True the Vote Wins Federal Election Lawsuit in Georgia

True the Vote Wins Federal Election Lawsuit in Georgia

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A federal judge finds after a non-jury trial that election watchdogs making voter registration challenges did not violate the Voting Rights Act.

The conservative vote-monitoring organization True the Vote’s challenges to Georgia voters’ eligibility did not amount to voter intimidation in the 2020 elections, a federal judge ruled on Jan. 2.

U.S. District Judge Steve C. Jones, in a 145-page ruling issued a little less than two months after the end of a civil trial, found that the defendants thus did not violate the Voting Rights Act.

Texas-based True the Vote, its founder Catherine Engelbrecht, and several others had raised questions about whether 364,000 Georgia voters were improperly registered because their voter registrations conflicted with their mailing addresses.

Georgia law requires that voter challenges be made by other voters living in the same county. As two Georgia runoff elections, which were believed could determine control of the U.S. Senate, approached on Jan. 5, 2021, the group narrowed down its challenge list to about 39,000, eliminating those with a legitimate reason to live elsewhere, such as college students and active-duty military. They then found volunteers to make challenges in about 40 of Georgia’s 159 counties.

The runoff elections contributed to the charged atmosphere leading up to the Electoral College vote in Washington on Jan. 6, 2021, when thousands of President Donald Trump supporters marched in protest. The march turned into a breach of the U.S. Capitol, which congressional Democrats have since sought to characterize as an “insurrection.”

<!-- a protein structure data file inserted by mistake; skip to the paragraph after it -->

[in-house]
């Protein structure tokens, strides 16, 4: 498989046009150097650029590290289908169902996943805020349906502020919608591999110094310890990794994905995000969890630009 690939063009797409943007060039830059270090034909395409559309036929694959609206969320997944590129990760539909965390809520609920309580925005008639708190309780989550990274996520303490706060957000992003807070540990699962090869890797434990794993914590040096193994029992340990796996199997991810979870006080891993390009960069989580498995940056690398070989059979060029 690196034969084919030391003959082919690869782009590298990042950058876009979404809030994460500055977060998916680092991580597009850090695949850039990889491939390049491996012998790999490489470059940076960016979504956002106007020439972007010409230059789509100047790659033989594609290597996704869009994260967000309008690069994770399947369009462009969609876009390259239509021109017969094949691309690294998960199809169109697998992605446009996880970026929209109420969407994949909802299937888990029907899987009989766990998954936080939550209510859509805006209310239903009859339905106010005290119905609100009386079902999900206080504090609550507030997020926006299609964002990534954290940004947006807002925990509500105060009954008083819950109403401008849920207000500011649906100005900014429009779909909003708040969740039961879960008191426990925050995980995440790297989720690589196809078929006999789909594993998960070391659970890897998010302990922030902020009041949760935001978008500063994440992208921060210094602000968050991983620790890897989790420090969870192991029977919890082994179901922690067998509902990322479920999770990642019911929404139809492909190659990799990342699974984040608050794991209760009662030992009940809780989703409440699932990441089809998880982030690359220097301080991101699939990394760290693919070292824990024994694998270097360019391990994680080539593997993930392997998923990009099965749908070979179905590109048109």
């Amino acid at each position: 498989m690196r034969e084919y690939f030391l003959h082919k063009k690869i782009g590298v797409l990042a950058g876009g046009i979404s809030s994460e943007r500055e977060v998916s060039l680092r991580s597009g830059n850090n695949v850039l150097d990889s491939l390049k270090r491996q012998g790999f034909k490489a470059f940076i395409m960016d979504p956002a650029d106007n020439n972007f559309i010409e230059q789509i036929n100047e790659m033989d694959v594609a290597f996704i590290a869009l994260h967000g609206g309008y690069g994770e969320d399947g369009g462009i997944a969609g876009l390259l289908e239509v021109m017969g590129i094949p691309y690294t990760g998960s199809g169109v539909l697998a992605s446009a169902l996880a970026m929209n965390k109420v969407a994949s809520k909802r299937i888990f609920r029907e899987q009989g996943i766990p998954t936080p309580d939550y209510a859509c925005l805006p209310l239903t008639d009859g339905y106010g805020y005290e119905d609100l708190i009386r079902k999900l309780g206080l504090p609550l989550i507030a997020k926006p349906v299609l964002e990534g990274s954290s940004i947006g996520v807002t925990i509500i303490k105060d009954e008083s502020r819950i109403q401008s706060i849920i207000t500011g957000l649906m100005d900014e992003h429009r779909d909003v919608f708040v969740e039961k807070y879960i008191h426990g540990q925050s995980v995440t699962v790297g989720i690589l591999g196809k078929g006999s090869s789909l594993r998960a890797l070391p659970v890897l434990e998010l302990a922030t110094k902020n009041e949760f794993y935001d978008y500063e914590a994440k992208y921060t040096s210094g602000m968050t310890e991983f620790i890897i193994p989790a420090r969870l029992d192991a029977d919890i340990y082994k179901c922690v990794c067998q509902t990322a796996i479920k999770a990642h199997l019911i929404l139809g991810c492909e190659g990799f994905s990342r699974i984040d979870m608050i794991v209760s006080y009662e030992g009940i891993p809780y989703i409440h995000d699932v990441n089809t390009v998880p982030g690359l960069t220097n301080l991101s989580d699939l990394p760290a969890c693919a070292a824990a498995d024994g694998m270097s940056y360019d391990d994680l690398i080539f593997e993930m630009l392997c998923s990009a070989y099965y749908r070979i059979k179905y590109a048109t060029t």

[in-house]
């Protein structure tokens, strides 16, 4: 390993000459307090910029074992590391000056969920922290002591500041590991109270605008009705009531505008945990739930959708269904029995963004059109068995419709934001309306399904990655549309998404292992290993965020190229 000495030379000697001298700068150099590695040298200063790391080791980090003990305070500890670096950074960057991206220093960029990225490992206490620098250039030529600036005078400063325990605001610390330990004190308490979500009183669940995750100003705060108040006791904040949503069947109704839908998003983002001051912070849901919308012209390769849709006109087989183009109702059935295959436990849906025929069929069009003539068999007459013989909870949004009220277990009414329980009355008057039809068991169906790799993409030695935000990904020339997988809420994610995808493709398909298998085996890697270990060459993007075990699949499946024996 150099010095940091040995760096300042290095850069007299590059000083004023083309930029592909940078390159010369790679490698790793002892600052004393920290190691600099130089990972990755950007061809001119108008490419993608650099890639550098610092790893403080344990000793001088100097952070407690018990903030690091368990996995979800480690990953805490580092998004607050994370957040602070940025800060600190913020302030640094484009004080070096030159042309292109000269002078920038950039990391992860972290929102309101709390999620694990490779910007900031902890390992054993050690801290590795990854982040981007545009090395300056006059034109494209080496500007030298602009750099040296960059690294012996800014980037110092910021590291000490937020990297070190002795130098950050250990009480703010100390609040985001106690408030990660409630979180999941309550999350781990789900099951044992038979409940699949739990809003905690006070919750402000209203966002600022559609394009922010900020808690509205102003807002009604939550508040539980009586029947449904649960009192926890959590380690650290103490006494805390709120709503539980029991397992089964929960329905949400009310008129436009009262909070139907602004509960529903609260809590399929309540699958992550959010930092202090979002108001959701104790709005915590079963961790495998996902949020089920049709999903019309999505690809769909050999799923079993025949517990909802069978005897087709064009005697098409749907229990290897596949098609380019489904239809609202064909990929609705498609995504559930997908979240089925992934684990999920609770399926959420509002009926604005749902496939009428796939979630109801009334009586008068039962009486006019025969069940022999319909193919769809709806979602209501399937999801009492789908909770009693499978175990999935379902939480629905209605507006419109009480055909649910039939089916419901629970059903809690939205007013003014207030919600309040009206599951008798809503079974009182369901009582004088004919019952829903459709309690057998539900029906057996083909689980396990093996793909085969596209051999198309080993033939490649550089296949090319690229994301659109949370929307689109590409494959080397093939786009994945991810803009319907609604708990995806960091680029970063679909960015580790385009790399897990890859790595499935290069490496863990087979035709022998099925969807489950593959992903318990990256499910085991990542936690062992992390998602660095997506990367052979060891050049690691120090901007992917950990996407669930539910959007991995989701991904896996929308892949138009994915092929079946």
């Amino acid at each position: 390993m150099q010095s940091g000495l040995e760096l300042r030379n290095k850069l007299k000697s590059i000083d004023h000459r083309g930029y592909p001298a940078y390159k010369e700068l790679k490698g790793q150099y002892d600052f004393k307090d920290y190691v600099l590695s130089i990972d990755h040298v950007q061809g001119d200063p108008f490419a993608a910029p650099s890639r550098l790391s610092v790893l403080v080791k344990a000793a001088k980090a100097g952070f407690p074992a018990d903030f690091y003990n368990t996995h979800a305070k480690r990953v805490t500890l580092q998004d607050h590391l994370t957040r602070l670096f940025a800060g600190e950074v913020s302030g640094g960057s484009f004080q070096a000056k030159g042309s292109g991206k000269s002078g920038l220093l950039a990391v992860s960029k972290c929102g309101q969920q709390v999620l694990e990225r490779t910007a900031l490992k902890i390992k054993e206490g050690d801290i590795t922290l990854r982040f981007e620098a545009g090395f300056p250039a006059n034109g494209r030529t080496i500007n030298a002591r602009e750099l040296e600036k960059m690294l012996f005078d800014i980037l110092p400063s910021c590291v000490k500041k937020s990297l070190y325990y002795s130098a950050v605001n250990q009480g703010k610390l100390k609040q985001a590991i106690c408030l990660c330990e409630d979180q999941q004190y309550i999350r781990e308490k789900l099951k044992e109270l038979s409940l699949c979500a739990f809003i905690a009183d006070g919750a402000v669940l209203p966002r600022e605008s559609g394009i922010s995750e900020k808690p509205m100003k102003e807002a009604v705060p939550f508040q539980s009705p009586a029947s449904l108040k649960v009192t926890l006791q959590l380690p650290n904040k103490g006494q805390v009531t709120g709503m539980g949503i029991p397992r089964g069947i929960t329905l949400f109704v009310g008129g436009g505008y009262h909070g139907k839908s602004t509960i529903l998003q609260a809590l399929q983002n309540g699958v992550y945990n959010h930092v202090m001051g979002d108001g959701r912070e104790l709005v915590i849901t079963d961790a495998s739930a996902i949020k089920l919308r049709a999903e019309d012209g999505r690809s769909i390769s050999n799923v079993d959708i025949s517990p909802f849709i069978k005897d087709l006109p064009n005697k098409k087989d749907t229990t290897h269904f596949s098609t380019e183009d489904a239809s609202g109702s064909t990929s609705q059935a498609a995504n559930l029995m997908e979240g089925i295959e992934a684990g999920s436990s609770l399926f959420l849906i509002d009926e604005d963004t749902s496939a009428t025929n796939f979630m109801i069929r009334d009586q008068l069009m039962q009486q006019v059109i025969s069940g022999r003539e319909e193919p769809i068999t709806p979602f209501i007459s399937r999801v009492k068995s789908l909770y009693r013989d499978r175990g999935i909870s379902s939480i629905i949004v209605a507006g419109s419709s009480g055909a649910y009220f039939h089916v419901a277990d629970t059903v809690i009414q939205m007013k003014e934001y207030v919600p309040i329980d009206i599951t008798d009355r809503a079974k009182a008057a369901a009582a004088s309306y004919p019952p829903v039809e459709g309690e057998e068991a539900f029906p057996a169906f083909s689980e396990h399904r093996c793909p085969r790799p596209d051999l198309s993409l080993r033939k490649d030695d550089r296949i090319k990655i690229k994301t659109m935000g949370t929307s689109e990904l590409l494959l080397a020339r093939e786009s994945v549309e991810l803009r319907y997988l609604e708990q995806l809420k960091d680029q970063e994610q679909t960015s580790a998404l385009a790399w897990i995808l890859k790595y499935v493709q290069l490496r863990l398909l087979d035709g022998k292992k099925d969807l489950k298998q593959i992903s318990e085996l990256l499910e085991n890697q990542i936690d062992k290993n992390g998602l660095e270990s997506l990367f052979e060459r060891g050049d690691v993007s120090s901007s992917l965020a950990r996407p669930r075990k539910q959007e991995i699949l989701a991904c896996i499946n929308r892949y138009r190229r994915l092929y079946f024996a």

Fair Fight Inc., a group formed by former Georgia gubernatorial candidate Stacey Abrams, sued on behalf of several plaintiffs. The two groups battled it out for seven days, ending in early November in a non-jury trial in Jones’s courtroom in Gainesville, Georgia.

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Aside from Ms. Engelbrecht, the defendants included two data analysts, Mark Davis and Derek Somerville, mailing list printer Mark Williams, and two others, Ron Johnson and James Cooper.

Judge Jones expressed some reservations in his decision.

“Having heard the evidence presented and the arguments made by the Parties, the Court maintains its prior concerns about the manner Defendants utilized (Georgia law) to challenge individual voters. The Court, however, ultimately concludes that, as a legal matter, Plaintiffs have not carried their burden to show a violation of Section 11(b) (of the Voting Rights Act.) Accordingly, the Court enters judgment in favor (of) Defendants.

“There is no evidence that Defendants attempted to make any of the voters in this case feel timid or fearful, or that they experienced any actual reasonable intimidation,” the judge wrote in his opinion.

True the Vote’s advertising, podcasts, and press releases about the challenges, he wrote, were not intimidating in the way that direct calls to their telephone numbers would be.

Cameron Powell, one of the defense attorneys, told The Epoch Times in an email he was on vacation and had not had a chance to read the decision. He said earlier, though, that whatever the verdict, he thought an appeal was likely.

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